Consumed had a lot of ingredients that I was interested in theater-wise: new writing, the impact of technology on how people interact with each other, a look at how China had changed in the last 25 years. As a bonus, it was to be performed partly in Mandarin (how would they handle this?), at a theater near my house (Tara Arts) and I was offered free tickets – so hurray!
I was pretty unclear about what the subject of the play was supposed to be (“Tong Zheng returns from the States – to sell Wall Street. Who is the fascinating ‘Shanghai beauty’ he meets online?”). With all of the cyberpunk I read, I expected that we were going to explore virtual realities, and find out that Tong Zheng had actually fallen in love with a computer (a la Mona Lisa Overdrive), or some person masquerading as a different person (gender, age etc.) online (like Me and You and Everyone We Know). But I liked the idea of plunking this storyline into something linked up with the financial crisis – where would it all go? How would the mistakes of modern banking play out in this kind of storyline?
The actual plot is this: John Bartholomew, a British financier (Serge Soric), is carrying on an affair with Su Chen, a Chinese executive (Song Ru Hui), despite the fact neither of them speak the same language. (Their dialogue is frequently not translated at all; but at other times the Chinese to English translation appeared projected on the wall behind them.) The financier is trying to set up a shady deal to get a government contract to build a shopping mall, which he’s doing in partnership with Tong Zheng (Ning Li), a Chinese man who has been in the US long enough to get an American wife and family and who can provide the hacking skills Bartholomew needs to make sure their deal is at just the right price point to win the contract. Bartholomew then comes up with the idea of having Tong Zheng translate his and Su Chen’s text conversations (also broadcast on the screens behind the stage); but at some point Tong Zheng decides to just carry on the romance without Bartholomew. The deal goes wrong, the affair goes wrong, and Tong Zheng’s secret is revealed … I think that’s enough to keep you interested without revealing all of the plot.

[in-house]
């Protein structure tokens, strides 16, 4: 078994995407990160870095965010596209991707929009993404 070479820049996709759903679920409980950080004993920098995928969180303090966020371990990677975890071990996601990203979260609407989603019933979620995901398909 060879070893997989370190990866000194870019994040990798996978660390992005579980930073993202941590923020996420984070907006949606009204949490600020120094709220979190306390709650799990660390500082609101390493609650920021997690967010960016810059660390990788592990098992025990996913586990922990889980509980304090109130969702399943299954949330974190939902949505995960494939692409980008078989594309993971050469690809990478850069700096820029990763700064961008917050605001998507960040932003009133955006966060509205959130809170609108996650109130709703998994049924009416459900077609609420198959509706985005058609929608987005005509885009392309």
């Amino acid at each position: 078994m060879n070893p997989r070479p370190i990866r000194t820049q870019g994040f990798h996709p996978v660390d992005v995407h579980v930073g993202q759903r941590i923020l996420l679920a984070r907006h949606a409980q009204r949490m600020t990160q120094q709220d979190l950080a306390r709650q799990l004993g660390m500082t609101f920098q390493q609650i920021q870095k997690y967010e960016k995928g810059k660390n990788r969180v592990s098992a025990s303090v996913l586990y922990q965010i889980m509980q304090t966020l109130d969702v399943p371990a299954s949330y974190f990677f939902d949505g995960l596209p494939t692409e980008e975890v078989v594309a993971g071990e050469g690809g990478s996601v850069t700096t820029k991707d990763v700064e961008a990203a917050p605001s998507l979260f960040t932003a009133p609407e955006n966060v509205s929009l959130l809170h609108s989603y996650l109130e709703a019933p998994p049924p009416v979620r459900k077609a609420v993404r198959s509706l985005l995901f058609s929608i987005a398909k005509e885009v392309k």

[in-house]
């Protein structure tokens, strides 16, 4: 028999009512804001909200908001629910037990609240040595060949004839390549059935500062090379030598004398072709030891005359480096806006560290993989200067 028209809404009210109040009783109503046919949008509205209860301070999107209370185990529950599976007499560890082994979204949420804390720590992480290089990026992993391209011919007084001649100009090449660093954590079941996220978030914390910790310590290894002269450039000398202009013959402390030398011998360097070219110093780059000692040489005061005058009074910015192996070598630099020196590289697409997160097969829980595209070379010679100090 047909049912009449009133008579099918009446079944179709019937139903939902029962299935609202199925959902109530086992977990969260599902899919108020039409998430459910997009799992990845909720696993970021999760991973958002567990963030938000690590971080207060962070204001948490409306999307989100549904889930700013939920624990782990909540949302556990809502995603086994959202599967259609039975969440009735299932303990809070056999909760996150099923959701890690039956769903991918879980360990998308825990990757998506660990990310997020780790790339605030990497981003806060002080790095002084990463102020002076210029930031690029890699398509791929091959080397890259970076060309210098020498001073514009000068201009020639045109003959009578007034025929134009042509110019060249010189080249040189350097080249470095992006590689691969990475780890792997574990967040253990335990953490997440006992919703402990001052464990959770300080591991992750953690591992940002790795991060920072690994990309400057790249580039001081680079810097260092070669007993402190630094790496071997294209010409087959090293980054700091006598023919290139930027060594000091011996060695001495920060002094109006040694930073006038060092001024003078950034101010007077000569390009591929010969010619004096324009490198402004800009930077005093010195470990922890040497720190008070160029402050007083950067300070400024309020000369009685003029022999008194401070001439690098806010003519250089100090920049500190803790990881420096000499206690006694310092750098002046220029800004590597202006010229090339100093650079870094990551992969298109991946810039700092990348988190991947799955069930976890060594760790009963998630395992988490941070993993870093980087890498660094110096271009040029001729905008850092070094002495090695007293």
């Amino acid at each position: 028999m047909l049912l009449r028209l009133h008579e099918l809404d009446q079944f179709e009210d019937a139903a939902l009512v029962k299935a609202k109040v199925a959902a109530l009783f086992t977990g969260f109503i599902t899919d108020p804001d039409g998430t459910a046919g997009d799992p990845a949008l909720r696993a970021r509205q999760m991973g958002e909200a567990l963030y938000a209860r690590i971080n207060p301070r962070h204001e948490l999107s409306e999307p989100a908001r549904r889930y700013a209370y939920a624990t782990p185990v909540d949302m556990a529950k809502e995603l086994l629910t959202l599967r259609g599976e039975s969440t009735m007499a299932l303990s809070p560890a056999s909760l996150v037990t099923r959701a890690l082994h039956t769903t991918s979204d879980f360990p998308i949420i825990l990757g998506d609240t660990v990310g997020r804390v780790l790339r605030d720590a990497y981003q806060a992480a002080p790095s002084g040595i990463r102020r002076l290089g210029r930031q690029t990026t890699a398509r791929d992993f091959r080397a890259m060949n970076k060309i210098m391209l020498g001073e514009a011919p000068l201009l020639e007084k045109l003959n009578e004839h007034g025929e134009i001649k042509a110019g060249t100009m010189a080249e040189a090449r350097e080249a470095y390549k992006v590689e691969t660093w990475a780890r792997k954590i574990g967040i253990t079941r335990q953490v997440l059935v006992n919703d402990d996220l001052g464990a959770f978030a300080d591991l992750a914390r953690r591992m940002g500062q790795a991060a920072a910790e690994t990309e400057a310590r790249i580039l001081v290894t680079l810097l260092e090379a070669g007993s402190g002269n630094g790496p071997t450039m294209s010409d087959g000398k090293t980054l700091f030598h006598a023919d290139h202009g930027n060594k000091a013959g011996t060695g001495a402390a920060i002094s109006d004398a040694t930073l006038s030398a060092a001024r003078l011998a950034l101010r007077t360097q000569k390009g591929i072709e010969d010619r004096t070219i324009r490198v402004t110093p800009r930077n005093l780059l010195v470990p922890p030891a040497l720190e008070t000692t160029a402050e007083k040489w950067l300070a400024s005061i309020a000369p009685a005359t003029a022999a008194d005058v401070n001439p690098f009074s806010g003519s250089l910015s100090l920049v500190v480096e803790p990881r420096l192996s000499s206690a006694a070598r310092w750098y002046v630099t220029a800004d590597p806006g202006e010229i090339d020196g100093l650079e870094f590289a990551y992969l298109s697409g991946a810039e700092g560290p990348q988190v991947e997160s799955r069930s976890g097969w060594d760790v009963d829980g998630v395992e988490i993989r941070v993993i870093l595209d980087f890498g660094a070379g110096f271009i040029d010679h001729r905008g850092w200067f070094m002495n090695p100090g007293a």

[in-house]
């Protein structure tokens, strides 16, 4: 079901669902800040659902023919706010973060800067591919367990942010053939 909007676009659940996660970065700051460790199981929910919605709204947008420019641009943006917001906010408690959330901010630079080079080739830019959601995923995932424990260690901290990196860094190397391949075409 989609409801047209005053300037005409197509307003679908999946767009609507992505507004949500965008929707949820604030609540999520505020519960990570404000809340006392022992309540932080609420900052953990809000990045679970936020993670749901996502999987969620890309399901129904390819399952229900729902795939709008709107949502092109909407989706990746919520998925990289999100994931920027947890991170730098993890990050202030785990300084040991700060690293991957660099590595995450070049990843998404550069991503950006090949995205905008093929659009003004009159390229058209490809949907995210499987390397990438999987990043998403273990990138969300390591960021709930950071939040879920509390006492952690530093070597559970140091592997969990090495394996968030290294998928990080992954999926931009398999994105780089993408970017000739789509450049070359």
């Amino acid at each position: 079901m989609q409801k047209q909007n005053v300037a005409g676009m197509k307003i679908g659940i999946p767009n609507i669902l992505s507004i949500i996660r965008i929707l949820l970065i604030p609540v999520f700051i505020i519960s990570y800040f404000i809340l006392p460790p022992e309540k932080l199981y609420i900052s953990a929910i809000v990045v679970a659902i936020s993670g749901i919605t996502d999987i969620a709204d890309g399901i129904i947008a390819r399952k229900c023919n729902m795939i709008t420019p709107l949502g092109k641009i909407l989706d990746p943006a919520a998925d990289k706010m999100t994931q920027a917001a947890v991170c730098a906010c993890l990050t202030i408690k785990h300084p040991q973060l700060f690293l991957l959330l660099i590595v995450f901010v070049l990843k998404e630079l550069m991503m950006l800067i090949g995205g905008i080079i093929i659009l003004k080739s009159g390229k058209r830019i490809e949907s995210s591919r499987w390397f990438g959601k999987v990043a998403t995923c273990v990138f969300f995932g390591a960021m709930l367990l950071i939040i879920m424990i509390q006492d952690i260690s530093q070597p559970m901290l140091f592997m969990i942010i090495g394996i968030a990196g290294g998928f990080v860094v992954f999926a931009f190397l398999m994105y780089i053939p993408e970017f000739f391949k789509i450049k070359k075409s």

The story is sectioned off in chapters (about 19) which are introduced in Mandarin and then English. It’s an interesting framing device, but isn’t really able to overcome the two shortcomings of this play: the script and the acting. I found the little segments didn’t really piece together to make sense, and didn’t explore the things I was interested in. Yes, it’s a different culture than ours, yes, things have really changed in China a lot since I was there in ’88 (this bit was conveyed well); but what was happening in the present, the actual plot, just seemed … irritating. Trivial. Cobbled together.
Sadly, I think much of the blame for this came from the poor performance of Ning Li. I can forgive him for not sounding all that much like he’d just spent a decade in America, but I can’t get over the fact that the night I saw the show, he seemed to be forgetting what he was supposed to be saying, then spitting something out with no affect, like he was trying so hard to remember what to say that he couldn’t manage to stay in character and like it wasn’t likely actually the correct words. I felt distanced from the entire effort from his performance. Soric seemed wholly confident and Song Ru Hui seemed convincing in her role (which seemed pretty two dimensional) but I cringed a bit when Tong Zheng had a scene. There was one terribly beautiful moment when he translated a poem from literary Chinese into English … but it was fleeting. Rather like the romance at the heart of the play, if you think about it.
At the end, Ning Li gave a long speech describing his character’s past in Mandarin, and a piece of paneling fell down behind him, missing him by about a foot. He didn’t miss a beat. I was impressed; but sad, later, that for me and my roommate, this was the emotional high point of the evening. Oh well. Someday my Chinese cyberpunk play will become a reality.
(This review is for a performance that took place on Friday, February 22nd, 2013. The show is now touring.)